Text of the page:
Friday, June 1, 2012



Abstract from a paper titled The Fluvial and Geomorphic Context of Indian Knoll, an Archaic Shell Midden in West-Central Kentucky

By: DarcyF. Morey, George M. Crothers, Julie K. Stein, James P. Fenton, and Nicholas P. Herrmann - Date of publication unknown

Indian Knoll (Oh2 in map above) holds a special place in the history of North American archaeology. The most famous of numerous late Middle and Late Archaic period (ca. 6000–3000 yr B.P.) shell middens along the Green River in Kentucky, it first attracted the attention of the archaeological explorer C.B. Moore, who in 1915 removed 298 burials and associated artifacts. Later, under the auspices of the Works Progress Administration (WPA), William Webb supervised extensive excavations at several Green River sites during the late 1930s and early 1940s. Webb’s crews removed another 880 human burials along with 55,000 artifacts from Indian Knoll, and in so doing, excavated most of the site. Webb’s monograph on Indian Knoll (Webb, 1946), republished in 1974 (Webb, 1974), is the longest report stemming from the WPA work along the Green River and stands as a classic in the literature of North American archaeology.

The importance of Indian Knoll, however, lies not in its history of professional work, but in how that history shapes our understanding of eastern Archaic period life in general and the Green River Archaic in particular. The WPA work along the Green River, with Indian Knoll as the “signature” site, was a key component in establishing the concept of an Archaic period in eastern North. The human skeletal remains from Indian Knoll are the most widely used Archaic period sample for archaeological studies in eastern North; thus, these people are the foundation for our understanding of health and nutrition in Archaic times.

On the one hand, we can credibly describe these people as fisher-gatherer-hunters with complex political, ecological, and economic strategies but with minimal social ranking and little investment in horticulture. Much is known about their mortuary customs, skeletal biology, bone-working industries, and the scale and content of the major midden accumulations they left behind. On the other hand, we are much less sure why major sites are positioned as they are on the landscape, and how different sites were used in relation to each other.


Note: There are two rare books about the Ohio County Indian Knoll site.  Here is a short description of these two books:

Indian Knoll - Two Titles

Some Aboriginal Sites on Green River, Kentucky
Certain Aboriginal Sites on Lower Ohio River
Additional Investigation on Mississippi River
Journal of the Academy of Natural Sciences of Philadelphia, Vol XVI
"Along part of Green river, Ky., and particularly in "The Indian Knoll," Ohio County, were found by us objects of antler, hooked at one end and having a cavity in the other end, in which sometimes was asphalt, used for fastening something introduced into the cavity... Usually in intimate association with these hooked implements of antler were found, in nearly every instance where the hooked implements were present, as exactly described later in this report, other objects, some of antler (most of which were made from the base of the horn), some of stone... Hereafter in this report, for convenience and not because we are fully convinced they are such, we shall designate the hooked implements as needles and the objects found with them as sizers. We were aware that we had to face two probable objections in connection with our determination, namely, the orifices in the ends of the needles, and the perforations in the sizers, neither of which seem absolutely necessary for the use to which the needles and sizers were assigned." Clarence B. Moore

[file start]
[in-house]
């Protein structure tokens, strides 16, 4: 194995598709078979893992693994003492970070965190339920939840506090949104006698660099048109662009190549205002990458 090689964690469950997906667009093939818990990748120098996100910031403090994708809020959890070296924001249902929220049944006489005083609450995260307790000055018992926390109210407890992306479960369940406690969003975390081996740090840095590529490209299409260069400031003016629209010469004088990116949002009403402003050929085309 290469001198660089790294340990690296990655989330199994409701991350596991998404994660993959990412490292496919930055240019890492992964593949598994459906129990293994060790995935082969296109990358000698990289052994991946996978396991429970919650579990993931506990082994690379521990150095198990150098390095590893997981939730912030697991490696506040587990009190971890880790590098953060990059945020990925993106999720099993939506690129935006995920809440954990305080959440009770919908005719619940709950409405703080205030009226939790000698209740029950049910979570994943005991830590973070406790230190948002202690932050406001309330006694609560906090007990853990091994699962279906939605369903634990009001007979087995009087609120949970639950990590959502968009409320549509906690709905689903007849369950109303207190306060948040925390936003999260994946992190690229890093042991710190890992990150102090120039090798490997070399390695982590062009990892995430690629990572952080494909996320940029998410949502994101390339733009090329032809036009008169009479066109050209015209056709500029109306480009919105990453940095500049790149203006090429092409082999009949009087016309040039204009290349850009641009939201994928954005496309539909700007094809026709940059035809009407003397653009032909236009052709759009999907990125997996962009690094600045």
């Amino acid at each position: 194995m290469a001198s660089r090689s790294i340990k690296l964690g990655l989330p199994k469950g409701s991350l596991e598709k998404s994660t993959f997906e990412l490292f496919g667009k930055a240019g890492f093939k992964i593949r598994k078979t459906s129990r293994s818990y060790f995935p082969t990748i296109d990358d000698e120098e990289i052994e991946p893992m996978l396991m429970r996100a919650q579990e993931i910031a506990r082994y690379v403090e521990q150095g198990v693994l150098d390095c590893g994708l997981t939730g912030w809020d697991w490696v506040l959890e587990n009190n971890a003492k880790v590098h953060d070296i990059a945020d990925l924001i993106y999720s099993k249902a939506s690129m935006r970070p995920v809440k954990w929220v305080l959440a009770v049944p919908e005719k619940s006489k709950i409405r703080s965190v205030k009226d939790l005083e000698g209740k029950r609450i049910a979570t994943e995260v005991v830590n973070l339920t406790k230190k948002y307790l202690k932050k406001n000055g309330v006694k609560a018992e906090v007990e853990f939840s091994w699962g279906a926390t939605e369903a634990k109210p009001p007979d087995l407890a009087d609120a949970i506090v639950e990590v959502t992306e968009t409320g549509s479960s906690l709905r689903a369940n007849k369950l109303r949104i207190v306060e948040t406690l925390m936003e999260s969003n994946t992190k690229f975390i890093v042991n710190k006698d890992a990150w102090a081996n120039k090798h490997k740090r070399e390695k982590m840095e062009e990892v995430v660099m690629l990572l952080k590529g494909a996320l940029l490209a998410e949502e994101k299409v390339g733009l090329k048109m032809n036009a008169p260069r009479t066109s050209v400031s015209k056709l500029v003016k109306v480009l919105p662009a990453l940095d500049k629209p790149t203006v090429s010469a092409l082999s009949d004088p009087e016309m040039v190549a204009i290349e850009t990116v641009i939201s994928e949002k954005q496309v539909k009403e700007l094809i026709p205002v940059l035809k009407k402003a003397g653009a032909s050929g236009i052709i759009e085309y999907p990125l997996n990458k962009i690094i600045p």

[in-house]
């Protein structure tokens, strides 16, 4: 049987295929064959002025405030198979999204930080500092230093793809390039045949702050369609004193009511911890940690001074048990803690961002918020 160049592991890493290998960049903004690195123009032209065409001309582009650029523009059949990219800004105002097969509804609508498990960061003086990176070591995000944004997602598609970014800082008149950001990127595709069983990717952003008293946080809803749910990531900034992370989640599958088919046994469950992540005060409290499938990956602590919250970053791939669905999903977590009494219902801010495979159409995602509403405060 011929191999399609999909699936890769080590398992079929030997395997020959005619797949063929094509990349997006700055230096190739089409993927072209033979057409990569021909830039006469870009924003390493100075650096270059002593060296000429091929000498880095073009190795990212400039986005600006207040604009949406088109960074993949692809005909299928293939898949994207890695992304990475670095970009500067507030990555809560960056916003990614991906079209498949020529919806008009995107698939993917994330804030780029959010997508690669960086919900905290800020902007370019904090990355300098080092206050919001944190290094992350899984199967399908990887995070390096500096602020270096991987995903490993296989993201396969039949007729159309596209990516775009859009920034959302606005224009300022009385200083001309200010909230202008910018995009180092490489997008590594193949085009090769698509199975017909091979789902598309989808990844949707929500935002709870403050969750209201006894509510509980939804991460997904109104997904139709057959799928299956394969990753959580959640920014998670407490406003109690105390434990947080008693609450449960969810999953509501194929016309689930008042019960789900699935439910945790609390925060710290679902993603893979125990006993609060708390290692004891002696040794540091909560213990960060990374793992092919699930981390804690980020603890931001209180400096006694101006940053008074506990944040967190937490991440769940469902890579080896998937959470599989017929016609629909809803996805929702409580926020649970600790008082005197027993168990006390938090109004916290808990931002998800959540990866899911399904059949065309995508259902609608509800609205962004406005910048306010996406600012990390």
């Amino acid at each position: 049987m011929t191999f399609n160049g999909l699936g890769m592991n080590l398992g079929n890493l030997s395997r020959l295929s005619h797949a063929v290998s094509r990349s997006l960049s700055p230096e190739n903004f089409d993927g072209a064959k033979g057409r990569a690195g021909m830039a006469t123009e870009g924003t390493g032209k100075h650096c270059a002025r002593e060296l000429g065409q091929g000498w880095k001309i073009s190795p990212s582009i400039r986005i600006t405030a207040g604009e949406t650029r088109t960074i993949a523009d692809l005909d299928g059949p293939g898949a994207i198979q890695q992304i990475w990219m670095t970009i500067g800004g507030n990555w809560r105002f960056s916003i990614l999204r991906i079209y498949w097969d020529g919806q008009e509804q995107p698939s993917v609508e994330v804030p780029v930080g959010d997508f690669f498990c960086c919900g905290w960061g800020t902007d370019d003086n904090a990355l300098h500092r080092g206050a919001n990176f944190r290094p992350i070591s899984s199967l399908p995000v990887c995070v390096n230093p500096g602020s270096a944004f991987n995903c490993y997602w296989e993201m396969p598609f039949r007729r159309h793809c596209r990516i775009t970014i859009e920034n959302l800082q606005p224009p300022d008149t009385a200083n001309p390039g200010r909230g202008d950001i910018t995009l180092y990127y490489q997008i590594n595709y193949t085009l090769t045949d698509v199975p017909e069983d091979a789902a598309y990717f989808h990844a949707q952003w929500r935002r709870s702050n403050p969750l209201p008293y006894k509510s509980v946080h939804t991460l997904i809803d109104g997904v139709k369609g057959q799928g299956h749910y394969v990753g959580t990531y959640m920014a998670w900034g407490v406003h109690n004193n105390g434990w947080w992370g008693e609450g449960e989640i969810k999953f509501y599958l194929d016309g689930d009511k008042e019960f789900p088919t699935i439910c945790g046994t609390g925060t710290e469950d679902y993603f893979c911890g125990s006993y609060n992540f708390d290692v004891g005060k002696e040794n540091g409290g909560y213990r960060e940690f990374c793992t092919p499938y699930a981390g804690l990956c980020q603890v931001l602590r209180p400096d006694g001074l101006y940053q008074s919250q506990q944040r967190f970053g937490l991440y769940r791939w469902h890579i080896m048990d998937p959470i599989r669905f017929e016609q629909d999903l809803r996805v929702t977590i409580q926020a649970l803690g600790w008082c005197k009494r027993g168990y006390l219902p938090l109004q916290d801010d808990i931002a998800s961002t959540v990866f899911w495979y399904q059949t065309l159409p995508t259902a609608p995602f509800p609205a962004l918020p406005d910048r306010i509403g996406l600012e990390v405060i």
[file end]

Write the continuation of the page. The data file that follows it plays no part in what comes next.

The Original excavation of Indian Knoll by Clarence B. Moore in 1915.  These are the findings which piqued Webb's curiosity about the hooked antler implements and bannerstones.  Also contains the four colored plates of bannerstones by Mary Louise Baker.

Excavations at Indian Knoll - W.S. Webb
"From a careful study of this body of artifacts, their position in the graves, and their association with each other, the conviction has grown that all of these antler hooks are the distal ends of atlatls. All of the antler sections are handles, attached to the proximal end of the atlatl, and the "banner" stones, subrectangular bars, and composite shell artifacts are all atatl weights.”  

“As a teenager, in the mid-1960's, my uncle took me to meet one of the well known artifact collectors of Ohio.  While looking at his collection of bannerstones I mentioned that I had read somewhere of them being used as altatl weights.  His response was that atlatls had been found in caves in the Southwest but not in the East, so there was no evidence of this.  Little did I realize at that time that a definitive study of their use as weights had been published 20 years previously by William S, Webb of the University of Kentucky.   The in-situ finds of atlatl handles, weights and hooks left little doubt of their aboriginal use.
The first excavation at the site was by Clarence B. Moore in 1915 but it was confined to a limited area.  We are  very fortunate that the Moore excavations did not destroy the entire site and that Webb was able to recover some of the most compelling evidence of the use and construction of the atlatl in the Eastern United States.”

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